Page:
Alvaro Pas­cual-Leone’s exper­i­ments began with look­ing at what hap­pens in the minds of those who read Braille, and tran­si­tioned to look­ing at how “our thoughts can change the mate­r­i­al struc­ture of our brains. His goal was “to test whether men­tal prac­tice and imag­i­na­tion in fact lead to phys­i­cal changes. This is, indeed, what hap­pens when ath­letes use visu­al­iza­tion to help pre­pare for sports tri­als.

In the last quar­ter of Doidge”s book, which is equal­ly inter­est­ing for the clar­i­fi­ca­tion of the­o­ries, he dis­cuss­es the work of Eric Kan­del, Sig­mund Freud, San­ti­a­go Ramy Cajal, Jor­dan Graf­man, and sev­er­al oth­er sci­en­tists who are explor­ing neu­ro­plas­tic­i­ty.

My Take-Aways
I see plas­tic­i­ty and metacog­ni­tion as close­ly entwined. This com­bi­na­tion of know­ing that intel­li­gence is not fixed and thus you can change it, and know­ing how you learn, is immense­ly pos­i­tive and pow­er­ful, and has huge impli­ca­tions for stu­dents of any age. I trans­late this to stu­dents who strug­gle with learn­ing issues, and aging adults who fear their brains will fade. I also think it is impor­tant for teach­ers to under­stand the con­cept of brain plas­tic­i­ty, as a means for no longer pigeon hol­ing stu­dents.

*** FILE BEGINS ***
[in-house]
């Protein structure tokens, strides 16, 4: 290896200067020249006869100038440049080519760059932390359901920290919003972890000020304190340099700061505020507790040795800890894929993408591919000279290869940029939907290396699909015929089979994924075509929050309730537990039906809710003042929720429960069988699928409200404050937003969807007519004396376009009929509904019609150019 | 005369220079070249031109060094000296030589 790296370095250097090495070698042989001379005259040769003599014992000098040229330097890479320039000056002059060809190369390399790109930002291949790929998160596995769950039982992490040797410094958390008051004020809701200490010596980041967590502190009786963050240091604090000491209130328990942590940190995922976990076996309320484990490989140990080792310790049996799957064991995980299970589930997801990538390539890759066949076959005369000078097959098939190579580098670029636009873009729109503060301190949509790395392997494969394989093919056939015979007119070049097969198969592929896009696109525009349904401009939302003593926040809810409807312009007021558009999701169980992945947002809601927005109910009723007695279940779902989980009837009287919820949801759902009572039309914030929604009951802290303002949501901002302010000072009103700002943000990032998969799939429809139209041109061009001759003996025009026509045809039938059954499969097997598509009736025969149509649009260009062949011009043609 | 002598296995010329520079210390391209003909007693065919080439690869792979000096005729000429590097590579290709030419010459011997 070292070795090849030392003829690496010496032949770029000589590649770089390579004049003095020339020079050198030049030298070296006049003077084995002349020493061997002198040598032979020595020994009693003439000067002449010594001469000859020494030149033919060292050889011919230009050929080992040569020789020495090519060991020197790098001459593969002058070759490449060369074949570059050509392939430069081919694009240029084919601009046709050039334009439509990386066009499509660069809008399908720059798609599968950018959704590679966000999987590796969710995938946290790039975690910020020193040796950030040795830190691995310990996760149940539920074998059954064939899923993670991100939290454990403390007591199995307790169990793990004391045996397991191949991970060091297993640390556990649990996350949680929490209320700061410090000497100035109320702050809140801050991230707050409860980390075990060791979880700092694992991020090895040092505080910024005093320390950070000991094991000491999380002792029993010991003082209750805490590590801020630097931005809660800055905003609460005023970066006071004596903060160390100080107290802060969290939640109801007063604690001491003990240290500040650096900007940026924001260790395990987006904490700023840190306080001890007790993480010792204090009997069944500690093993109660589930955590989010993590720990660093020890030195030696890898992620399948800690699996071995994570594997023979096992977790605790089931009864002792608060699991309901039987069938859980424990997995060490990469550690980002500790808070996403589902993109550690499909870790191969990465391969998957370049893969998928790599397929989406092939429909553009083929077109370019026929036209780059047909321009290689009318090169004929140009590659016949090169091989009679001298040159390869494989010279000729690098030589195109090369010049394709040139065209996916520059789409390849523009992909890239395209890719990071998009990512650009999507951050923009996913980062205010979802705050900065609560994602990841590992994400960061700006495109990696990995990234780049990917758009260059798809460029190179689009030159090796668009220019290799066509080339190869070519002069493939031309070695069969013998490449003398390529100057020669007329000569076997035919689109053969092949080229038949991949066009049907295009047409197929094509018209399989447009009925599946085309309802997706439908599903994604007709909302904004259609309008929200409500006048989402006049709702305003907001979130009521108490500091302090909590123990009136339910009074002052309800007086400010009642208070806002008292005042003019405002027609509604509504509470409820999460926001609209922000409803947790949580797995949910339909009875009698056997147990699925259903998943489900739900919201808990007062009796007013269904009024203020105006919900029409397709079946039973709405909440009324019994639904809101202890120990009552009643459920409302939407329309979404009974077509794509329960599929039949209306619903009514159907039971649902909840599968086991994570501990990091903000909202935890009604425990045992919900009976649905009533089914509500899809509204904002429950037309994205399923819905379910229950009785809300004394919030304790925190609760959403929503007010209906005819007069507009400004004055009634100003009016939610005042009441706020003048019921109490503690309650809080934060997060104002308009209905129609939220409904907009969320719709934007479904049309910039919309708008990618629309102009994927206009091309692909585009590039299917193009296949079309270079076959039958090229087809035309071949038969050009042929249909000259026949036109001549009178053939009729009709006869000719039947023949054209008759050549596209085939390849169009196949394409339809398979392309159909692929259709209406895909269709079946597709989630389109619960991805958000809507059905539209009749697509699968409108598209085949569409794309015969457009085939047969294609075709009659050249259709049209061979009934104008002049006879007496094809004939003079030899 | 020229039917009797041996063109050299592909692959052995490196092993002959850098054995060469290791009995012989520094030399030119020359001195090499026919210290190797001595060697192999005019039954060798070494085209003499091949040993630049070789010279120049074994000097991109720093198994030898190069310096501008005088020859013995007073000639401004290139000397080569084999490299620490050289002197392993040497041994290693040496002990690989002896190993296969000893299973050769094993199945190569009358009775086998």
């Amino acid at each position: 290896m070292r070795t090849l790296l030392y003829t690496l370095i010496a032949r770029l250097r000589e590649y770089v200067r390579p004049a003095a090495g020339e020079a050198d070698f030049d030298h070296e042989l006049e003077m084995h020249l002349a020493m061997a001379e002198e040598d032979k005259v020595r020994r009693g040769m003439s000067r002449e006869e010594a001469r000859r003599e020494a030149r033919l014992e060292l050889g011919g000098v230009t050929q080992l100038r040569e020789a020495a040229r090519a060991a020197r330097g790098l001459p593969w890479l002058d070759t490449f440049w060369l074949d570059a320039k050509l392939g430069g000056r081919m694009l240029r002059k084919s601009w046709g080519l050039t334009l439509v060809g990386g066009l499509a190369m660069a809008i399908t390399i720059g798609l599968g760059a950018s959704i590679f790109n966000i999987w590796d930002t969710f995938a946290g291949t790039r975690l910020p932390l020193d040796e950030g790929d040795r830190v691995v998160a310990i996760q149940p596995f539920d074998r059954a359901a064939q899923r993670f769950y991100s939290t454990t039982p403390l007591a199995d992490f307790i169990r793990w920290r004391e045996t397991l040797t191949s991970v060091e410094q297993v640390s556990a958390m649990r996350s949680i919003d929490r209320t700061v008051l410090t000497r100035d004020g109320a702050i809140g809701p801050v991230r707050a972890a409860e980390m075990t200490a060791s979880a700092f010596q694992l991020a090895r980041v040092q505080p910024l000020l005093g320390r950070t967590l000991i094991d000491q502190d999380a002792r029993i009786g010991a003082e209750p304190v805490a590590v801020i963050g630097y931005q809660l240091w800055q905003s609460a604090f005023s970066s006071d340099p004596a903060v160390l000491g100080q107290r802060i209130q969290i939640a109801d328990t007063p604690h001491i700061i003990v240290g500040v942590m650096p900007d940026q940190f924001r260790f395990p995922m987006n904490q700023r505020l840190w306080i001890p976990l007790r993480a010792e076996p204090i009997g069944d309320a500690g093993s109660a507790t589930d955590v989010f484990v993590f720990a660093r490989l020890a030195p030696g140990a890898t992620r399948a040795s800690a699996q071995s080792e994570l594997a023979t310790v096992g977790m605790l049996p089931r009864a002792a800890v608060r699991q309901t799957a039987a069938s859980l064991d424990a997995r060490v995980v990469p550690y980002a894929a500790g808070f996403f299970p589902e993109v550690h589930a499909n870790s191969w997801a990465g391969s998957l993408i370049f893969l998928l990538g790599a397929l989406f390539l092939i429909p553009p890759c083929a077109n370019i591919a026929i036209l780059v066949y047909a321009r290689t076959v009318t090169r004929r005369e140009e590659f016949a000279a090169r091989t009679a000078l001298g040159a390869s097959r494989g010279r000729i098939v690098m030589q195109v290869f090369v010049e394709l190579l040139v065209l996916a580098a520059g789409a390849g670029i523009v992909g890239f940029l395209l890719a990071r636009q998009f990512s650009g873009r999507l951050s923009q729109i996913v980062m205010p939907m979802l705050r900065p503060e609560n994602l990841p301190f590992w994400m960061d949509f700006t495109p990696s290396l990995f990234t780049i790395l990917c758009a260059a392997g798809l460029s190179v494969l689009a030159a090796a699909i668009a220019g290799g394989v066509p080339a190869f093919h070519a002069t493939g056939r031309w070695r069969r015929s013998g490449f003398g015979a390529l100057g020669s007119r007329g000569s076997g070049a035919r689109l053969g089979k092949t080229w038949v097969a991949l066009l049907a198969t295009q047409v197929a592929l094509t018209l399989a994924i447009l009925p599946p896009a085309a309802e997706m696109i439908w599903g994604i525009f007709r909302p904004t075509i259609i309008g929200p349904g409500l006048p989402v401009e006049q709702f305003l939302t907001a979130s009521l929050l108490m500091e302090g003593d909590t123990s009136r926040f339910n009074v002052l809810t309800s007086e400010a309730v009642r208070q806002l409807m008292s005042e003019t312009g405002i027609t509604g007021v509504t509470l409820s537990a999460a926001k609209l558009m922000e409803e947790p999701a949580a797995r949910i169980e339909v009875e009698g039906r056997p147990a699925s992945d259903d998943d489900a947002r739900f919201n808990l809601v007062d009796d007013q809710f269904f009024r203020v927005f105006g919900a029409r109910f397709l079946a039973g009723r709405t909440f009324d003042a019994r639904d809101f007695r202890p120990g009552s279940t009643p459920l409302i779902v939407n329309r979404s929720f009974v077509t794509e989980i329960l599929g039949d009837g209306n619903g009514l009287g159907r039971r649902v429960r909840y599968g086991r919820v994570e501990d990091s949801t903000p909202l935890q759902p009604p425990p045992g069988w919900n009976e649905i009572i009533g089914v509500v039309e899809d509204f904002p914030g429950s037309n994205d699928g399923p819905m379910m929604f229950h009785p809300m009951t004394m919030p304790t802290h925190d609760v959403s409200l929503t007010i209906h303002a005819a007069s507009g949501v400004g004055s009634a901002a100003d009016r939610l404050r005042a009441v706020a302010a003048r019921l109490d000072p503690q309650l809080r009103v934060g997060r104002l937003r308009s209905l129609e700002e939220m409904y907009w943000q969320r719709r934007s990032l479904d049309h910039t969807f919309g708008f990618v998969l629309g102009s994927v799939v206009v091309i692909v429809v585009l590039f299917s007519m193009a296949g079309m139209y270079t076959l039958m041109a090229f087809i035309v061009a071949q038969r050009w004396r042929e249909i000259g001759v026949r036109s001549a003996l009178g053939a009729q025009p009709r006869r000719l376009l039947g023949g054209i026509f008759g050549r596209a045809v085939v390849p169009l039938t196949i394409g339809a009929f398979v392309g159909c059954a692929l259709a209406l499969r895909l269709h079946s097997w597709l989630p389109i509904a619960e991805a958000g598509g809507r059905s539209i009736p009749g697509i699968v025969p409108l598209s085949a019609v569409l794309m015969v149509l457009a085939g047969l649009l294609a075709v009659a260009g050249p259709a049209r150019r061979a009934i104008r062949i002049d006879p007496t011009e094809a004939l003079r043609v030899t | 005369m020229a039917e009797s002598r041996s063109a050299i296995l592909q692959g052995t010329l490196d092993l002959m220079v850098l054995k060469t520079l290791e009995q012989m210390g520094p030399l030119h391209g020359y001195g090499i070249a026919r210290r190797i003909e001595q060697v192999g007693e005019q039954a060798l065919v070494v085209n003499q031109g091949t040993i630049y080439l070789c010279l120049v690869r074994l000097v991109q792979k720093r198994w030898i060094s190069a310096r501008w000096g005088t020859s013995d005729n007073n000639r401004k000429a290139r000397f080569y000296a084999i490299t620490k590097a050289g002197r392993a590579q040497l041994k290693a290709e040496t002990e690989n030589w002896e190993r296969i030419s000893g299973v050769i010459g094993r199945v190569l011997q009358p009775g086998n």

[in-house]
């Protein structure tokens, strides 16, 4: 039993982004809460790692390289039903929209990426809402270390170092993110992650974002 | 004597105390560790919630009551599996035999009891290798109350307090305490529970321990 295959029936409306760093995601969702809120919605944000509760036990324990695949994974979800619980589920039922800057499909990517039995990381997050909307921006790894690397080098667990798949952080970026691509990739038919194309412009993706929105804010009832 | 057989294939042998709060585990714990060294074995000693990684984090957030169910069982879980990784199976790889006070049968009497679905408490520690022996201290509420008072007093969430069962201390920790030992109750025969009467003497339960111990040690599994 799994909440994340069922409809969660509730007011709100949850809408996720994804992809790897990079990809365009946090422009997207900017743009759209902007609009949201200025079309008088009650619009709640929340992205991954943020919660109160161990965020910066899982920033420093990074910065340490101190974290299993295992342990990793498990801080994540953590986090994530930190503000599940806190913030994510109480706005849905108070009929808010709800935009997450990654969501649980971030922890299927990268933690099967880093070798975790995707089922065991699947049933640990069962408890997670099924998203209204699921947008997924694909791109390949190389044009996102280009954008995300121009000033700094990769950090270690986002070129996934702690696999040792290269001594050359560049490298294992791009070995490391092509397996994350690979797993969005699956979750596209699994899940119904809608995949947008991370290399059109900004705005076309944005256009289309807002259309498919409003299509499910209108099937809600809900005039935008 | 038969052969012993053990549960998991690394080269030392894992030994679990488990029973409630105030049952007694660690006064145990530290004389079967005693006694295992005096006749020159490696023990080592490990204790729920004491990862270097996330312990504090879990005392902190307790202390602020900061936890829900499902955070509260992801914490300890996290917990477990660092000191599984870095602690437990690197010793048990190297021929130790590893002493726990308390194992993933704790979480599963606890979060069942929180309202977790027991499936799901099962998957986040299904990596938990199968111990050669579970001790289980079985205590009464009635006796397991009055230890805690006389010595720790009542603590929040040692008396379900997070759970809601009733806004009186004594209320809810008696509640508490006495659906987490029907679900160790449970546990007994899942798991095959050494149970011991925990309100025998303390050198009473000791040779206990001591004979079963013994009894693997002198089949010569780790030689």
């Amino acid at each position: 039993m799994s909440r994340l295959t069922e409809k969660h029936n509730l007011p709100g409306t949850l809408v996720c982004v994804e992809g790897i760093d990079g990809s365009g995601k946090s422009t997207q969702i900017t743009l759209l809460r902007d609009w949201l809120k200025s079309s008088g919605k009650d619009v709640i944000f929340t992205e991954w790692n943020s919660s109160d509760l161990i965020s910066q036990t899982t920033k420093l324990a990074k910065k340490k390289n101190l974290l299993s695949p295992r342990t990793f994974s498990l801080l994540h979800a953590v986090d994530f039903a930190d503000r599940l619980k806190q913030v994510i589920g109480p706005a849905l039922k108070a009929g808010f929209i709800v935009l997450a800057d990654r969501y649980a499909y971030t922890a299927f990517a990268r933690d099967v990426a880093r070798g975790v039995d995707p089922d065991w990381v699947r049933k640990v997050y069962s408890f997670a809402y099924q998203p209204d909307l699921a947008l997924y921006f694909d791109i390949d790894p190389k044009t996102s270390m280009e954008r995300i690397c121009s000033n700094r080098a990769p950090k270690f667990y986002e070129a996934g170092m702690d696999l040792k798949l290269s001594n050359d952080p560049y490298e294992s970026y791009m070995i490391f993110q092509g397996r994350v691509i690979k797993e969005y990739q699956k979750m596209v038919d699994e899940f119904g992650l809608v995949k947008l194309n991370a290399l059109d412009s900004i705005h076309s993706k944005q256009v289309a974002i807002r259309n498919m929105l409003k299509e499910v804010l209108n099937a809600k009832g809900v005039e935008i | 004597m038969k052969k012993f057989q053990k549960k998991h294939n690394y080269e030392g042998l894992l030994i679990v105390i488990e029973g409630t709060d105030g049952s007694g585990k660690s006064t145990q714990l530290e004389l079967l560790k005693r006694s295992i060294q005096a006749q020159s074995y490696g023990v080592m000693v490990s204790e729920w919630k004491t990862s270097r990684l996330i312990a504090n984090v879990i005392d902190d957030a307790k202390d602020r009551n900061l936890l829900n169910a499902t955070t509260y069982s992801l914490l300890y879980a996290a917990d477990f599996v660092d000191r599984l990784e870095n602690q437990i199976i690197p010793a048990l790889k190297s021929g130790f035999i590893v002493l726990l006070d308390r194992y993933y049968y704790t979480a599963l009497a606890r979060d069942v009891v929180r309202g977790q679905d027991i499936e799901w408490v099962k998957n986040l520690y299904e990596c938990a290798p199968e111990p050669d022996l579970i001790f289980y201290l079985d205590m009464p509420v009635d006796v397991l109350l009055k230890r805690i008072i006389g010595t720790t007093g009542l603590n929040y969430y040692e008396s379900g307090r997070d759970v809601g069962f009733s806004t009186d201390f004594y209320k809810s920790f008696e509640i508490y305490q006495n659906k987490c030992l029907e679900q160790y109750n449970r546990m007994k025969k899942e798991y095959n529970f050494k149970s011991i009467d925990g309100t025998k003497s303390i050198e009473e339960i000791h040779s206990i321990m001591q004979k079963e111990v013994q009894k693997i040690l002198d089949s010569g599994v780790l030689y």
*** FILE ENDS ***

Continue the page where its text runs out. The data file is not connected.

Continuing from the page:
Of course, we take away from an authors writ­ing what we want or need to learn. As a provider of pro­fes­sion­al devel­op­ment to fac­ul­ty, the final les­son I take from Doidge’s book is the pow­er of mul­ti­fac­eted pro­fes­sion­al devel­op­ment to fos­ter neu­ro­plas­tic­i­ty in adults, and there­fore enhance their cre­ativ­i­ty. I take the mes­sage that most of us have the abil­i­ty to break out of habits and to learn some­thing new, and each time we do this, it strength­ens our abil­i­ty to do it the next time!

Laurie Bartels– Lau­rie Bar­tels writes the Neu­rons Fir­ing blog to cre­ate for her­self the “the grad­u­ate course I’d love to take if it exist­ed as a pro­gram”. She is the K‑8 Com­put­er Coor­di­na­tor and Tech­nol­o­gy Train­ing Coor­di­na­tor at Rye Coun­try Day School in Rye, New York. She is also the orga­niz­er of Dig­i­tal Wave annu­al sum­mer pro­fes­sion­al devel­op­ment, and a fre­quent attendee of Learn­ing & The Brain con­fer­ences.